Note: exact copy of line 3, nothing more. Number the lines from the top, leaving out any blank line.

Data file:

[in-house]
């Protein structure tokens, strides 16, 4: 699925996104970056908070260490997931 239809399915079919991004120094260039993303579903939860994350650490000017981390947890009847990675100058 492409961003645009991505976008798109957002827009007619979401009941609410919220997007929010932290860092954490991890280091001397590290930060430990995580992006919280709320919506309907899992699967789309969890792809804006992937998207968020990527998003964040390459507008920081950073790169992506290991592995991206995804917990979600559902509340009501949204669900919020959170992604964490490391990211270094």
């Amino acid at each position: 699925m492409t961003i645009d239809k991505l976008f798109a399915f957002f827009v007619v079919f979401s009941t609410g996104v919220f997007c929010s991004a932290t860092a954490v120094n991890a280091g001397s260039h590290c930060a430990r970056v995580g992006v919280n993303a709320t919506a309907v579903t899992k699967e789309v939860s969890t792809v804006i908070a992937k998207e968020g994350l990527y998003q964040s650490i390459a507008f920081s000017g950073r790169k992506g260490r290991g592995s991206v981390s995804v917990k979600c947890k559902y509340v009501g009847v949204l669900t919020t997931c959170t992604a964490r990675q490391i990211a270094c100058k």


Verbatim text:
């Amino acid at each position: 699925m492409t961003i645009d239809k991505l976008f798109a399915f957002f827009v007619v079919f979401s009941t609410g996104v919220f997007c929010s991004a932290t860092a954490v120094n991890a280091g001397s260039h590290c930060a430990r970056v995580g992006v919280n993303a709320t919506a309907v579903t899992k699967e789309v939860s969890t792809v804006i908070a992937k998207e968020g994350l990527y998003q964040s650490i390459a507008f920081s000017g950073r790169k992506g260490r290991g592995s991206v981390s995804v917990k979600c947890k559902y509340v009501g009847v949204l669900t919020t997931c959170t992604a964490r990675q490391i990211a270094c100058k």